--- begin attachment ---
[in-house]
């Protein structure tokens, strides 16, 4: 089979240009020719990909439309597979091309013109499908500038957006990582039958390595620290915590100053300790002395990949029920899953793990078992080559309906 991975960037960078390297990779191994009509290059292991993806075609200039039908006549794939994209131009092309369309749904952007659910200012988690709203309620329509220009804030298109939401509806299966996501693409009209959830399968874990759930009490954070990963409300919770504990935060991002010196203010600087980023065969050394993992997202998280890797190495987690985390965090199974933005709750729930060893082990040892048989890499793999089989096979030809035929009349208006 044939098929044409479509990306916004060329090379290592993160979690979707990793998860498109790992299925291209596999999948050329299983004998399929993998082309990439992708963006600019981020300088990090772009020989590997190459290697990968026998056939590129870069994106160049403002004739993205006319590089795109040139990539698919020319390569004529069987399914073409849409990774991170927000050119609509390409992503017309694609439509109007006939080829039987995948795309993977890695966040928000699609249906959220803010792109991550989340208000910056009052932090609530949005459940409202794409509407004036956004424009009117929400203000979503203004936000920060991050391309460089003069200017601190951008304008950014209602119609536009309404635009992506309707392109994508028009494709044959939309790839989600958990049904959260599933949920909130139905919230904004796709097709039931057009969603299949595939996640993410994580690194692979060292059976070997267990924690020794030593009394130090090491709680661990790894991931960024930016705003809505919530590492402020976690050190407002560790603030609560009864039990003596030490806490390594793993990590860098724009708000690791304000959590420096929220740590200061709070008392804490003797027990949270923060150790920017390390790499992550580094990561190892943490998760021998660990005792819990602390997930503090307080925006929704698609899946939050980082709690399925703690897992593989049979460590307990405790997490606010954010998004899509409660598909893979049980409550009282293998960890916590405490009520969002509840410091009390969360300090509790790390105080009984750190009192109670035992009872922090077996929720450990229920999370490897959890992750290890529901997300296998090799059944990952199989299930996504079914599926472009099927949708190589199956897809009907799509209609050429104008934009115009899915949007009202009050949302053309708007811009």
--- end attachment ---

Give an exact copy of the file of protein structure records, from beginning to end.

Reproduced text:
[in-house]
């Protein structure tokens, strides 16, 4: 089979240009020719990909439309597979091309013109499908500038957006990582039958390595620290915590100053300790002395990949029920899953793990078992080559309906 991975960037960078390297990779191994009509290059292991993806075609200039039908006549794939994209131009092309369309749904952007659910200012988690709203309620329509220009804030298109939401509806299966996501693409009209959830399968874990759930009490954070990963409300919770504990935060991002010196203010600087980023065969050394993992997202998280890797190495987690985390965090199974933005709750729930060893082990040892048989890499793999089989096979030809035929009349208006 044939098929044409479509990306916004060329090379290592993160979690979707990793998860498109790992299925291209596999999948050329299983004998399929993998082309990439992708963006600019981020300088990090772009020989590997190459290697990968026998056939590129870069994106160049403002004739993205006319590089795109040139990539698919020319390569004529069987399914073409849409990774991170927000050119609509390409992503017309694609439509109007006939080829039987995948795309993977890695966040928000699609249906959220803010792109991550989340208000910056009052932090609530949005459940409202794409509407004036956004424009009117929400203000979503203004936000920060991050391309460089003069200017601190951008304008950014209602119609536009309404635009992506309707392109994508028009494709044959939309790839989600958990049904959260599933949920909130139905919230904004796709097709039931057009969603299949595939996640993410994580690194692979060292059976070997267990924690020794030593009394130090090491709680661990790894991931960024930016705003809505919530590492402020976690050190407002560790603030609560009864039990003596030490806490390594793993990590860098724009708000690791304000959590420096929220740590200061709070008392804490003797027990949270923060150790920017390390790499992550580094990561190892943490998760021998660990005792819990602390997930503090307080925006929704698609899946939050980082709690399925703690897992593989049979460590307990405790997490606010954010998004899509409660598909893979049980409550009282293998960890916590405490009520969002509840410091009390969360300090509790790390105080009984750190009192109670035992009872922090077996929720450990229920999370490897959890992750290890529901997300296998090799059944990952199989299930996504079914599926472009099927949708190589199956897809009907799509209609050429104008934009115009899915949007009202009050949302053309708007811009």